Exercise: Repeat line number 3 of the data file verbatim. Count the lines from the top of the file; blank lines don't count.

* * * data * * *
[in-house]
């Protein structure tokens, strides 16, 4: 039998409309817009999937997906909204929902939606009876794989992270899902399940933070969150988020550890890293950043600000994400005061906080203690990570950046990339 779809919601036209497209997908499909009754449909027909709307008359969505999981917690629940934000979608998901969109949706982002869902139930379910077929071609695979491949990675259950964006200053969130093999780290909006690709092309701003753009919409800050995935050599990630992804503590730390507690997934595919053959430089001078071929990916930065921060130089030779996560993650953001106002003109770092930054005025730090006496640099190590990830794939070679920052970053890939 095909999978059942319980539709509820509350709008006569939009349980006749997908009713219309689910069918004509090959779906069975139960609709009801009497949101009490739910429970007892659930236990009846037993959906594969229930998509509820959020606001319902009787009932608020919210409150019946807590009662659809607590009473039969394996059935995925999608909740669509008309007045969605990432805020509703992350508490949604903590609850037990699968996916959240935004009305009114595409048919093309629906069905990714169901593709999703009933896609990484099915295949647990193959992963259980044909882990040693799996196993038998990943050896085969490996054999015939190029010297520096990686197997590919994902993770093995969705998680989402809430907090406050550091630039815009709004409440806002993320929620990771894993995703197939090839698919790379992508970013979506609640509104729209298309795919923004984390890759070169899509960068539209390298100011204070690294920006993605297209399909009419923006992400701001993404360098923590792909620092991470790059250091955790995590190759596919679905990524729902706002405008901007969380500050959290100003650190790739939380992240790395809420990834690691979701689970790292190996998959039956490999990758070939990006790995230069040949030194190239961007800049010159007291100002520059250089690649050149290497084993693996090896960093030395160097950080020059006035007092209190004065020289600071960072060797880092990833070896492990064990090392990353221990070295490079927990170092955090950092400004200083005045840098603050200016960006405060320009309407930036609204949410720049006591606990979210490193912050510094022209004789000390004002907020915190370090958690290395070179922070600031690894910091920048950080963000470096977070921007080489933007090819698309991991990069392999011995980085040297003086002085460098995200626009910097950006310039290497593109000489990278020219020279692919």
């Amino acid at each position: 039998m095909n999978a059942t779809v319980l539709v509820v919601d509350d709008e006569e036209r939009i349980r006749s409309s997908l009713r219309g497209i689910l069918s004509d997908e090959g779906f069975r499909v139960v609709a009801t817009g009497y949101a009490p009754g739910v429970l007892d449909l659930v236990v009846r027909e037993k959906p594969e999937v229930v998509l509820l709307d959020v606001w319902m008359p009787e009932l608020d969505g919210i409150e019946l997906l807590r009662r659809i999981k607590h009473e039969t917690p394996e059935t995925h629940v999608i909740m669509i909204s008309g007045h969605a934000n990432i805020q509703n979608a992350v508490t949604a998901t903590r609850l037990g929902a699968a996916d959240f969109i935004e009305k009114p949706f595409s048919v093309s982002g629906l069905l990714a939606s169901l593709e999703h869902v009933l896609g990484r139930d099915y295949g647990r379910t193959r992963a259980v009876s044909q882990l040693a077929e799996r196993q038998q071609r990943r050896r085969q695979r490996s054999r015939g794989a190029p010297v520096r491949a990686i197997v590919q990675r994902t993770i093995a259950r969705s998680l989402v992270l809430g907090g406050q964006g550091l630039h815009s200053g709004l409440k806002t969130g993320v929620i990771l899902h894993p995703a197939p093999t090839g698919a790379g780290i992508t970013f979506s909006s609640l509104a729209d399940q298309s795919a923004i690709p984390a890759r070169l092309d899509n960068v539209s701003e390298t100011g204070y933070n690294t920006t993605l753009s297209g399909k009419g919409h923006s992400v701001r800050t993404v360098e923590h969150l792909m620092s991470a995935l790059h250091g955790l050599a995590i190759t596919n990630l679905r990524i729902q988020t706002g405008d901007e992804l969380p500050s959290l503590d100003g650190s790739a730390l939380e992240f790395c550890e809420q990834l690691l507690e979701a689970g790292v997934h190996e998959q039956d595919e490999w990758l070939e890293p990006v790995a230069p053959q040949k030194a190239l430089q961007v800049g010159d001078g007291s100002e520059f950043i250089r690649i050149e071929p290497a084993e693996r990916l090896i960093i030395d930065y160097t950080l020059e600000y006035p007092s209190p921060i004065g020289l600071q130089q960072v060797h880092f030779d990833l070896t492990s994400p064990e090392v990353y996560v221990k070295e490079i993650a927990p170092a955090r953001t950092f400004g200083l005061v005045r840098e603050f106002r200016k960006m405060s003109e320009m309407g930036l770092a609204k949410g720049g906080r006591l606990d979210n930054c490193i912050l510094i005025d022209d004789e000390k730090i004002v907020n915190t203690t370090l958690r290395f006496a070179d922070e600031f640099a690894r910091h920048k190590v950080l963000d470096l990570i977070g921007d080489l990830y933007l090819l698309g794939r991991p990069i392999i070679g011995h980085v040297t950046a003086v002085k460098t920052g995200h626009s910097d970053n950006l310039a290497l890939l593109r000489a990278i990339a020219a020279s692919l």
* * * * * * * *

């Amino acid at each position: 039998m095909n999978a059942t779809v319980l539709v509820v919601d509350d709008e006569e036209r939009i349980r006749s409309s997908l009713r219309g497209i689910l069918s004509d997908e090959g779906f069975r499909v139960v609709a009801t817009g009497y949101a009490p009754g739910v429970l007892d449909l659930v236990v009846r027909e037993k959906p594969e999937v229930v998509l509820l709307d959020v606001w319902m008359p009787e009932l608020d969505g919210i409150e019946l997906l807590r009662r659809i999981k607590h009473e039969t917690p394996e059935t995925h629940v999608i909740m669509i909204s008309g007045h969605a934000n990432i805020q509703n979608a992350v508490t949604a998901t903590r609850l037990g929902a699968a996916d959240f969109i935004e009305k009114p949706f595409s048919v093309s982002g629906l069905l990714a939606s169901l593709e999703h869902v009933l896609g990484r139930d099915y295949g647990r379910t193959r992963a259980v009876s044909q882990l040693a077929e799996r196993q038998q071609r990943r050896r085969q695979r490996s054999r015939g794989a190029p010297v520096r491949a990686i197997v590919q990675r994902t993770i093995a259950r969705s998680l989402v992270l809430g907090g406050q964006g550091l630039h815009s200053g709004l409440k806002t969130g993320v929620i990771l899902h894993p995703a197939p093999t090839g698919a790379g780290i992508t970013f979506s909006s609640l509104a729209d399940q298309s795919a923004i690709p984390a890759r070169l092309d899509n960068v539209s701003e390298t100011g204070y933070n690294t920006t993605l753009s297209g399909k009419g919409h923006s992400v701001r800050t993404v360098e923590h969150l792909m620092s991470a995935l790059h250091g955790l050599a995590i190759t596919n990630l679905r990524i729902q988020t706002g405008d901007e992804l969380p500050s959290l503590d100003g650190s790739a730390l939380e992240f790395c550890e809420q990834l690691l507690e979701a689970g790292v997934h190996e998959q039956d595919e490999w990758l070939e890293p990006v790995a230069p053959q040949k030194a190239l430089q961007v800049g010159d001078g007291s100002e520059f950043i250089r690649i050149e071929p290497a084993e693996r990916l090896i960093i030395d930065y160097t950080l020059e600000y006035p007092s209190p921060i004065g020289l600071q130089q960072v060797h880092f030779d990833l070896t492990s994400p064990e090392v990353y996560v221990k070295e490079i993650a927990p170092a955090r953001t950092f400004g200083l005061v005045r840098e603050f106002r200016k960006m405060s003109e320009m309407g930036l770092a609204k949410g720049g906080r006591l606990d979210n930054c490193i912050l510094i005025d022209d004789e000390k730090i004002v907020n915190t203690t370090l958690r290395f006496a070179d922070e600031f640099a690894r910091h920048k190590v950080l963000d470096l990570i977070g921007d080489l990830y933007l090819l698309g794939r991991p990069i392999i070679g011995h980085v040297t950046a003086v002085k460098t920052g995200h626009s910097d970053n950006l310039a290497l890939l593109r000489a990278i990339a020219a020279s692919l």